The grindhouse era exploitation craze is a fascinating thing. The term exploitation film is both incredibly niche and at the same time all-encompassing. Under the umbrella of exploitation, you’ll find horror, sci-fi, action and just about anything else you can think of. Usually, at least two genres will be combined into a single exploitation film.
Of course, the very term can turn someone off. After all, exploitation sounds so…exploitative. But at the same time, grindhouse cinema is representative of an era before political correctness was a major concern and it can be eye-opening to revisit some of these titles from a time in history where almost nothing was off limits.
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Because they were so cheap and could be made so quickly, there are hundreds of these features still being discovered to this day. These movies continue to be extremely influential, especially on filmmakers like Quentin Tarantino, Robert Rodriguez, and Rob Zombie.
Some of the grindhouse flicks of yesteryear have stood the test of time and are still remembered fondly to this day. The features we are about to touch on weren’t so lucky. The titles we’ll be looking at are long forgotten and we think it’s high time you remembered them. So, with that in mind, we are about to revisit a handful of grindhouse era exploitation flicks that need to be rediscovered.
The Mountain of the Cannibal God
Ruggero Deodato’s Cannibal Holocaust is probably the best known of the cannibal exploitation movement, which is strange, considering it was also one of the last. The second most notorious entry in the sub-genre would likely be Cannibal Ferox, aka Make Them Die Slowly. Upon its release, Sergio Martino’s Mountain of the Cannibal God just became another one of those pictures that fans might be aware of but usually have not seen. It follows a woman traveling to New Guinea to find her husband, an anthropologist who has mysteriously gone missing. Like Cannibal Holocaust, this is a hard watch, but it’s interesting in spite of being hard to take. The most surprising thing about it is probably the appearance of Stacy Keach, a legitimately good actor. The obscene violence, in a strange twist on the way these pictures usually develop, was actually at the insistence of the distributor.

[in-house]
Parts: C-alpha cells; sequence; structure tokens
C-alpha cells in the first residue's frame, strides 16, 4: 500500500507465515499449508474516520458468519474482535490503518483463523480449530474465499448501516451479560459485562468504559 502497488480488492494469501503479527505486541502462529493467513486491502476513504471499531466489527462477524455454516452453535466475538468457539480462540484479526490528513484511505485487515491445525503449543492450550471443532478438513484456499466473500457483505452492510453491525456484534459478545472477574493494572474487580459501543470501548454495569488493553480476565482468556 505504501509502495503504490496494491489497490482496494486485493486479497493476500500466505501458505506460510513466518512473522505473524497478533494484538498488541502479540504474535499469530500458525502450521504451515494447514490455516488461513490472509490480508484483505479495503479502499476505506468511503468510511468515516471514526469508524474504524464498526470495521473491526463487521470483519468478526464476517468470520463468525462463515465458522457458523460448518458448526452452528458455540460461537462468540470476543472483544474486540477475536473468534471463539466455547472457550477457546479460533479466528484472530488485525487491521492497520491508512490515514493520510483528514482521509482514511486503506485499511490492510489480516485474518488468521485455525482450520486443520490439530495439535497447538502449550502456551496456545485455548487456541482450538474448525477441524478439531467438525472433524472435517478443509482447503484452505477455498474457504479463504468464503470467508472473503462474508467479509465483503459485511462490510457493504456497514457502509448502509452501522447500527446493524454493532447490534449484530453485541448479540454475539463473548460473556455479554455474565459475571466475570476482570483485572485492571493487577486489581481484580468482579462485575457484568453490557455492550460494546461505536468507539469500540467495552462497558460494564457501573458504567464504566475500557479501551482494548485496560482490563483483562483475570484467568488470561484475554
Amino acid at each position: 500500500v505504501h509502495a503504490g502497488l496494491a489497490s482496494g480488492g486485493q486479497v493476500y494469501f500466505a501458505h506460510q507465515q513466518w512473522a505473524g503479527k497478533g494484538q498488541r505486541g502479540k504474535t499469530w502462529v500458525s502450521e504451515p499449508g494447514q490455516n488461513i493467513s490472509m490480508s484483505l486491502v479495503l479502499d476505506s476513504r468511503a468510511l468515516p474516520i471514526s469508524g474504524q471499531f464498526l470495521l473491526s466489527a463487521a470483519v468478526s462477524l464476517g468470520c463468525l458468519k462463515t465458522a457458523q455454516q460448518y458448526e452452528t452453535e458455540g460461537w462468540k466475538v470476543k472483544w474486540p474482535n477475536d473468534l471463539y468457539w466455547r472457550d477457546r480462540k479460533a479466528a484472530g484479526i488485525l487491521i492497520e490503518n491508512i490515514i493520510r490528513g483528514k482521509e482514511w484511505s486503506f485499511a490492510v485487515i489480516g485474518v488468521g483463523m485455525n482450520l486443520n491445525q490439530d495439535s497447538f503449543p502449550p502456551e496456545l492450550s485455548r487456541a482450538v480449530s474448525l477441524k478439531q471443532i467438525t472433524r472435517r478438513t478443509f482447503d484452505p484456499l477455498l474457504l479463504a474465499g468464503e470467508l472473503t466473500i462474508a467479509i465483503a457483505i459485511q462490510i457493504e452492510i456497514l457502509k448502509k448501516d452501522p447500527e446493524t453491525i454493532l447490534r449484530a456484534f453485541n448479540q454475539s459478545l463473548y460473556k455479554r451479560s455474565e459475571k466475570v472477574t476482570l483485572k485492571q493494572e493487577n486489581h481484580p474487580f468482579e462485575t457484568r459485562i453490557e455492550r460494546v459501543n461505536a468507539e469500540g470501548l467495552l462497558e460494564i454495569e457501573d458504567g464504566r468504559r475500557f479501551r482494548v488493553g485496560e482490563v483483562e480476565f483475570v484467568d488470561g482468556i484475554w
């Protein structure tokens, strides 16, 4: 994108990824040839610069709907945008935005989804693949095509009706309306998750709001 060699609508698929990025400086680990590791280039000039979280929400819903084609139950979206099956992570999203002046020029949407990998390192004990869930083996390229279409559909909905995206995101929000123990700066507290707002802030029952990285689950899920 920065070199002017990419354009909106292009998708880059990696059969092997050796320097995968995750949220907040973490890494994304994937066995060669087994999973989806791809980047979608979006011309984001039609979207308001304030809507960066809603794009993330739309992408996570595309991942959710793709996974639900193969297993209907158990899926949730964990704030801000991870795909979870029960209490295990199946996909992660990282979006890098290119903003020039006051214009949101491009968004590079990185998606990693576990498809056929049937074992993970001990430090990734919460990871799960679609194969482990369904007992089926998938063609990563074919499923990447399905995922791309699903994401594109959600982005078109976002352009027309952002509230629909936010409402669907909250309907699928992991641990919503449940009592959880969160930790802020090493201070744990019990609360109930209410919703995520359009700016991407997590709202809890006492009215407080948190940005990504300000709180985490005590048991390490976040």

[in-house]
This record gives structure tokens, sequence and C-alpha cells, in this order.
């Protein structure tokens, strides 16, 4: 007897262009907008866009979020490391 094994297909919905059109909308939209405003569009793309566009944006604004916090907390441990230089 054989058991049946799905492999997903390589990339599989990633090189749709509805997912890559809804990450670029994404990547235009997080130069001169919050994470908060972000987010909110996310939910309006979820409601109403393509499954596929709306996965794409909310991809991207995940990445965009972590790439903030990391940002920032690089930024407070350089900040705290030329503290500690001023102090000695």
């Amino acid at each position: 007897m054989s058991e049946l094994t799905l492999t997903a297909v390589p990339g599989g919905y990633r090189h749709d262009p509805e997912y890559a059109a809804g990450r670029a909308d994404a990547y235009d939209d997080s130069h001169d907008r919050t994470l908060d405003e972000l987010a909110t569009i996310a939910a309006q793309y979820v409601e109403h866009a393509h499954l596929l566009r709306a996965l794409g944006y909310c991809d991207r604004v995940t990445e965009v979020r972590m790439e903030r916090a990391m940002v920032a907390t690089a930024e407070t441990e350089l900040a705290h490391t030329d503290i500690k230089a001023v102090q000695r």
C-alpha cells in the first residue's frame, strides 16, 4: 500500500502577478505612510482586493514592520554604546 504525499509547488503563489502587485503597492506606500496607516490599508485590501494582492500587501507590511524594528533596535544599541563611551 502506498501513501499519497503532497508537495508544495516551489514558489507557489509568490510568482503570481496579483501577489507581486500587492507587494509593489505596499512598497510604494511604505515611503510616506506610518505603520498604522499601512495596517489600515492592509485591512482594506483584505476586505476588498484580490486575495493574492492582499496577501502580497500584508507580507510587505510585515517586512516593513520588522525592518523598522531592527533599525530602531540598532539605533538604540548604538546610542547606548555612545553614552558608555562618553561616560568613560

Switchblade Sisters is about a girl named Maggie who transfers to a new school that is split into a series of gangs. The Silver Daggers, is an all male gang. And the Dagger Debs is a female offshoot of the Silver Daggers. Maggie eventually forms a new, tough, all-girl gang known as The Jezebels, which was also the original title of the film. Switchblade Sisters has a great energy to it, the whole thing is a lot of fun for such a small movie. Most people haven’t even heard of this one, let alone seen it, but it’s definitely worth a look.
One of the most overlooked sub-genres, sharksploitation surfaced—no pun intended—after the release of Jaws. Most of these films were Italian, and most of them were terrible. Cruel Jaws was probably the most infamous, lifting scenes directly from Jaws itself and actually labeling itself as Jaws 5. Great White is probably the best of the rip-offs by default. It’s the most fun, it’s one of the last movies starring the great Vic Morrow before his accidental death on the set of Twilight Zone: The Movie. The feature is cheap as hell, and the shark is extremely fake and several times larger than any known species of great white. But that’s all part of the fun.
Sort of a precursor to Species, only twenty years earlier, Invasion of the Bee Girls is about a new race of women (created by a mad scientist) who lure men to their deaths via deadly pheromones. It’s as absurd as it sounds. That’s usually the best sign for an exploitation movie. We follow special agent Neil Agar as he tries to solve the mysterious deaths in the small town of Peckham, California as he tries to determine why men young men are dying from sexual exhaustion. The whole thing is absolutely bonkers, but unbelievably it was written by Nicholas Meyer, who would go on to write major hits like Time After Time, Star Trek II: The Wrath of Khan (which he also directed), The Day After, Fatal Attraction and The Prince of Egypt.
One of the most insane biker movies as well as one of the most insane werewolf movies you could ever hope to find, Werewolves on Wheels pretty much has it all. There are, of course, bikers. But there are also satanic cults, tragically cheap effects, and no real climax to speak of. Here, the bike leader’s girlfriend is turned into a werewolf by the satanic cult and then proceeds to kill of the rest of the gang whenever they stop for the night. When she and her turned boyfriend are eventually found out, they’re killed pretty much on the spot. There’s no set up, no real confrontation, things just sort of mosey along and keep on rolling, much like the werewolves on wheels themselves.